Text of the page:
With a browser in core there are a number of powerful tools that can very easily be added. For instance install and update scripts that can trigger remote servers!! Think of having a single script on a development machine that runs the update script on all specified sites!

Installing via a script can be very usefull not only for the obvious, but also for modules like the Usability Testing Suite and Project Issue File Review that have to make separate installations of Drupal and currently must maintain their own install scripts. Having an abstracted installation script is necessary for to be able to function with patches that make changes to the installer.

I plan to work on this further, but have been busy with other projects lately and my recent video card experience. I would like to hear some feedback from the community and possibly recruit some help.

Related issues


I have been out of commission for about 10 days. I a new graphics card (and other internals) and have a partially setup development environment.

I lost certain date in the transition (some of which is vital to my Drupal work) so I will be working to get everything going again.


Blind, but soon I will see

The graphics card on my development machine died New Years Eve and thus I am without a development environment for the time being. I will order a new graphics card and a few other parts today or tomorrow so I should be back in business within the week.

Sorry for any delays in development.

Thanks for the support. (chx has graciously donated to my cause. :) )


Automated Testing System Development Clarification

After my most recent post concerning the Testbed design change and development I received a number of comments that lead me to believe that the post was misunderstood. The comments suggest that the readers believe my primary focus of development will be changing from a push to a pull model. The post seems to have been misleading in that regard.

The change to a pull architecture is a very minor change in terms of coding, only 2 functions are even effected, but in terms of managing the network it helps out a lot. The majority of the development, that I am raising $3000 for, will be focused on implementing the ideas described in The Future of Automated Patch Testing. The feature additions will:

  • Give more control to server administrators (donated servers)
  • Make it easier to manage the automated testing framework
  • Allow for testing of multiple environment configurations
  • Open up testing of Drupal 6 core and contrib code.

I hope this has cleared up any misconceptions with the automated testing system as it stands and my plans for its feature.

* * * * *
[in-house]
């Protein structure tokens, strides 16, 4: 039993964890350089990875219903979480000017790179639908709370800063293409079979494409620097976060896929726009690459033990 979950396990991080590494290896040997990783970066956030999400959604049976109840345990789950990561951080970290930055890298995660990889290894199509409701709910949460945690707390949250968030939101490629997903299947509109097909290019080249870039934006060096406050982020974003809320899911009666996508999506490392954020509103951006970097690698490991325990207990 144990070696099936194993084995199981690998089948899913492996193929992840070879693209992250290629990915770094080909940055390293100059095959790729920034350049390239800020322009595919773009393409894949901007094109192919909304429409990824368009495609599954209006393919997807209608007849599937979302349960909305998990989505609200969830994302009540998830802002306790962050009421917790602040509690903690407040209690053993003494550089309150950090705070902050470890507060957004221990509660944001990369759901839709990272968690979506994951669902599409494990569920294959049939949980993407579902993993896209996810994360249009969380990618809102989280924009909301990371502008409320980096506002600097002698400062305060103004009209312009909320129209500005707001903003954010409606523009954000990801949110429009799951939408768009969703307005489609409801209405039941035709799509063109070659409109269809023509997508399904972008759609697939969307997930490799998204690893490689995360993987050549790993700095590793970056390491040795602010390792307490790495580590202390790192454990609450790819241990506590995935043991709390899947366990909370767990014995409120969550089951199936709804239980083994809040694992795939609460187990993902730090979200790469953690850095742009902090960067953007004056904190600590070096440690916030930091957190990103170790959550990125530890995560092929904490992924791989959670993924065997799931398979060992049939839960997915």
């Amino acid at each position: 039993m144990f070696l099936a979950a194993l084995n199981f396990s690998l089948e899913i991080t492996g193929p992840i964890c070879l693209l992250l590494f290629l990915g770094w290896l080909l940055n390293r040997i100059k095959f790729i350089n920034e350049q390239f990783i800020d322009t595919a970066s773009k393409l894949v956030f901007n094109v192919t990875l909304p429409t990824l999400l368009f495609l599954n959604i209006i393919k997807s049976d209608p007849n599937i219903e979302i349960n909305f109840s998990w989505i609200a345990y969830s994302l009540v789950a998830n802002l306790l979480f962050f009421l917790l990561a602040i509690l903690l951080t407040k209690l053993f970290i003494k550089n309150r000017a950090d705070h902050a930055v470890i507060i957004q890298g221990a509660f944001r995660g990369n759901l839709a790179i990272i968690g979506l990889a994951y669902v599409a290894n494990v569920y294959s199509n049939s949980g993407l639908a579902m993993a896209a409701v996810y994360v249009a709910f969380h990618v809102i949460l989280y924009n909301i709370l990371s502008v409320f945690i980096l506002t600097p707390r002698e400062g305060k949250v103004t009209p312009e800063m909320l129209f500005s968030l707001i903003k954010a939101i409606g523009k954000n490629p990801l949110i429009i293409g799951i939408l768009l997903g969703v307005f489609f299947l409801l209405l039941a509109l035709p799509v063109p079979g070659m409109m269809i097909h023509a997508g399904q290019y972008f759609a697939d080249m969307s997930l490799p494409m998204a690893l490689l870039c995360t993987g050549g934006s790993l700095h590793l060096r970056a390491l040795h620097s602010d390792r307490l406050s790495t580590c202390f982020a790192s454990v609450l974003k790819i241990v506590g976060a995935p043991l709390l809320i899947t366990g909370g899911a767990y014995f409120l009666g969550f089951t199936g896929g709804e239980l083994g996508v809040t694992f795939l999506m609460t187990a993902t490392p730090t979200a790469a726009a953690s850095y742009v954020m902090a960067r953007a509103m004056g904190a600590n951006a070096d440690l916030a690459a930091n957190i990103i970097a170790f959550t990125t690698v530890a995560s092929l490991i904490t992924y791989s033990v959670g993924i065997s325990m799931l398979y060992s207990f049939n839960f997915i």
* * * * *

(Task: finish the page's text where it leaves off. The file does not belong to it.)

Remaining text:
I appreciate any donations.

Testbed design change and development

Please see clarification.

The next goal for the testing system (centered at is to test Drupal 6, Drupal 6 contrib, and eventually Drupal 7 contrib. This will require:

  • Additional testing computers to be added to the current fleet of 4-6 servers which handles the Drupal 7 core load
  • Re-architecting the automated testing system as described below
  • The addition of new features described in my previous post, The Future of Automated Patch Testing

In order for me to be able to devote significant resources in the short term to get this completed it would very helpful to have funding. I would like to raise $3,000 for the development of the new system.

Before describing the details of the new system, lets look at how the current system works.

Current system

System flow

The automated testing system has three stages, or sections, to it. The sections are illustrated in the figure to the right, but I'll give an overview of what they do.

  1. The project server that manages all the issues related to projects. -
  2. The testing master server which distributes the testing load and aggregates the results to the appropriate project server. -
  3. The testing server that performs the patch review and reports back to the master server. - network of servers

New architecture

The automated testing system is classified as a push architecture. That means that the testing master server pushes (ie. sends) patches to each of the testing servers. The new architecture will be based on a client/server model where the test client pull (ie. request) patches to test from the server.

In addition to changing the basic architecture of the system the large feature list will also be implemented. After all is said and done the new system will provide a more powerful tool to the Drupal community.


The motivation for making the change is due to the difficulties we have run into while maintaining the system for the last few weeks.